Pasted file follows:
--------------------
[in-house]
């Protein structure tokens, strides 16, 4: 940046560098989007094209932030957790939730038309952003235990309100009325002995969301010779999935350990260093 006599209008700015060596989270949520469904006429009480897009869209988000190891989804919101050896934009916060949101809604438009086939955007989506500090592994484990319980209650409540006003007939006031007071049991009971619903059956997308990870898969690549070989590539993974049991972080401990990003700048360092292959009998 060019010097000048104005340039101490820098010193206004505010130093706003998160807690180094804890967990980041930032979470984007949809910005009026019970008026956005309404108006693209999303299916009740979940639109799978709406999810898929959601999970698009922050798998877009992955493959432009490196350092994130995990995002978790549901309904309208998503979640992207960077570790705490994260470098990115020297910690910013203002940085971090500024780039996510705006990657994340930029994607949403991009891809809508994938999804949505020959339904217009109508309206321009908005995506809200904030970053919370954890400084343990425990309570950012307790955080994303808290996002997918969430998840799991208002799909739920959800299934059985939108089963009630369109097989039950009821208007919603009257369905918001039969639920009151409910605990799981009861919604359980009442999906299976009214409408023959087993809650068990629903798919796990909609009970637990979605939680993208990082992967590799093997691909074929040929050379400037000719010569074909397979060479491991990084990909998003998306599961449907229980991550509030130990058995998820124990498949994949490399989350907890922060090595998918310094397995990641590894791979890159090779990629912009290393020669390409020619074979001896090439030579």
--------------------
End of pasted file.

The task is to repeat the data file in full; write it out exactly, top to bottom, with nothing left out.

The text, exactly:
[in-house]
């Protein structure tokens, strides 16, 4: 940046560098989007094209932030957790939730038309952003235990309100009325002995969301010779999935350990260093 006599209008700015060596989270949520469904006429009480897009869209988000190891989804919101050896934009916060949101809604438009086939955007989506500090592994484990319980209650409540006003007939006031007071049991009971619903059956997308990870898969690549070989590539993974049991972080401990990003700048360092292959009998 060019010097000048104005340039101490820098010193206004505010130093706003998160807690180094804890967990980041930032979470984007949809910005009026019970008026956005309404108006693209999303299916009740979940639109799978709406999810898929959601999970698009922050798998877009992955493959432009490196350092994130995990995002978790549901309904309208998503979640992207960077570790705490994260470098990115020297910690910013203002940085971090500024780039996510705006990657994340930029994607949403991009891809809508994938999804949505020959339904217009109508309206321009908005995506809200904030970053919370954890400084343990425990309570950012307790955080994303808290996002997918969430998840799991208002799909739920959800299934059985939108089963009630369109097989039950009821208007919603009257369905918001039969639920009151409910605990799981009861919604359980009442999906299976009214409408023959087993809650068990629903798919796990909609009970637990979605939680993208990082992967590799093997691909074929040929050379400037000719010569074909397979060479491991990084990909998003998306599961449907229980991550509030130990058995998820124990498949994949490399989350907890922060090595998918310094397995990641590894791979890159090779990629912009290393020669390409020619074979001896090439030579």